It's really my pleasure to be here. I'm very grateful to have the opportunity to address this committee on such an important topic.
My name is Jennifer Flanagan. I'm president and CEO of Actua. Actua is a national charitable organization that represents a network of 33 organizations located at universities and colleges across Canada. Together with our members, we're engaging 225,000 youth, ages six to 16, in 500 communities covering every province and territory. We engage them in interactive, hands-on science, engineering, and technology experiences, and that's what my comments will address as well. These include school workshops, year-round clubs, summer camps, and other community outreach initiatives.
Over the past two decades of offering programs, we've developed and refined a program delivery model that engages youth at an early age, before they make decisions about careers and futures and what is possible for them. From our years of formal research, we know that our programs are successful in influencing the attitudes and behaviours of youth toward future studies and careers in science, engineering, and technology. More broadly, and I think more importantly, we're playing a critical role in improving science and technology literacy among Canadian youth, which we know is key to full participation of the next generation of Canadians in all economic sectors.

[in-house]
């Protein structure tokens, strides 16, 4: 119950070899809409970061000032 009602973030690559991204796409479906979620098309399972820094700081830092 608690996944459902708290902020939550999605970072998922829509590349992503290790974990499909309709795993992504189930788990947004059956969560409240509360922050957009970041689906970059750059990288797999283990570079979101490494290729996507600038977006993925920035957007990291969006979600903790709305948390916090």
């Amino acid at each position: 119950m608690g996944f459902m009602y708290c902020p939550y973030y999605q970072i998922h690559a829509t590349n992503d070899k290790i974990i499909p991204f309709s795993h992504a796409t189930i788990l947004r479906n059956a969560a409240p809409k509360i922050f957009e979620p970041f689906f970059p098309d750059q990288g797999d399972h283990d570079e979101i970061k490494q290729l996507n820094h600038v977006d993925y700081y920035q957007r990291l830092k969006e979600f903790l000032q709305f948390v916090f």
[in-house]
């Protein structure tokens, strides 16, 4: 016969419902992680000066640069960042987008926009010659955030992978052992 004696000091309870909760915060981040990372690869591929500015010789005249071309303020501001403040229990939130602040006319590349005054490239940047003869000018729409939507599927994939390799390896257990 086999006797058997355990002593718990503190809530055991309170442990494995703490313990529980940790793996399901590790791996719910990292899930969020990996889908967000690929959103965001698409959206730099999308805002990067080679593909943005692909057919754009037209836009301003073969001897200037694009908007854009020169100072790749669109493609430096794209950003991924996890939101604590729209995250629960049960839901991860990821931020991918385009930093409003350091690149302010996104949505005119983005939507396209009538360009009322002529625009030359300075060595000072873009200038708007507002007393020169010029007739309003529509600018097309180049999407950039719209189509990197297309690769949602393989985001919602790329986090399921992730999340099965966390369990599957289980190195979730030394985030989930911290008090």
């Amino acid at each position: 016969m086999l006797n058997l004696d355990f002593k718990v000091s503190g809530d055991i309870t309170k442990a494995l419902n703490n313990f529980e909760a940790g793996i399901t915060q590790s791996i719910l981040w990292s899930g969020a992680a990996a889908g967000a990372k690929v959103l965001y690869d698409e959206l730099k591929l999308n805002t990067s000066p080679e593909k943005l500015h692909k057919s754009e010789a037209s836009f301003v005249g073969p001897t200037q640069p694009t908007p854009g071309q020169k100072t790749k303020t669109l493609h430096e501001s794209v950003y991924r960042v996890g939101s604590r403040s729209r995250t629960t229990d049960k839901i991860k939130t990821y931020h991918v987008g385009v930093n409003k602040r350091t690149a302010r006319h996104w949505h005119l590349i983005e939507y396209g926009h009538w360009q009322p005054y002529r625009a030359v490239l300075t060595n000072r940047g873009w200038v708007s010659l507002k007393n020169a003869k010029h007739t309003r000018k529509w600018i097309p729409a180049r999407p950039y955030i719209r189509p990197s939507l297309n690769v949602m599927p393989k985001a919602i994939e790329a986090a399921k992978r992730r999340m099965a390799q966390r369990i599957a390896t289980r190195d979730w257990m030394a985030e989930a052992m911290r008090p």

Women, as we know, are still vastly under-represented in science, engineering, and technology. While there has been progress in some fields of science, such as health and medicine, women remain under-represented in many others, such as engineering, computer science, physics, and math. This is particularly evident in management roles in these sectors, which are traditionally higher paying and thus more important for improving the economic prospects of girls and women. This under-representation of women is also very evident in the trades.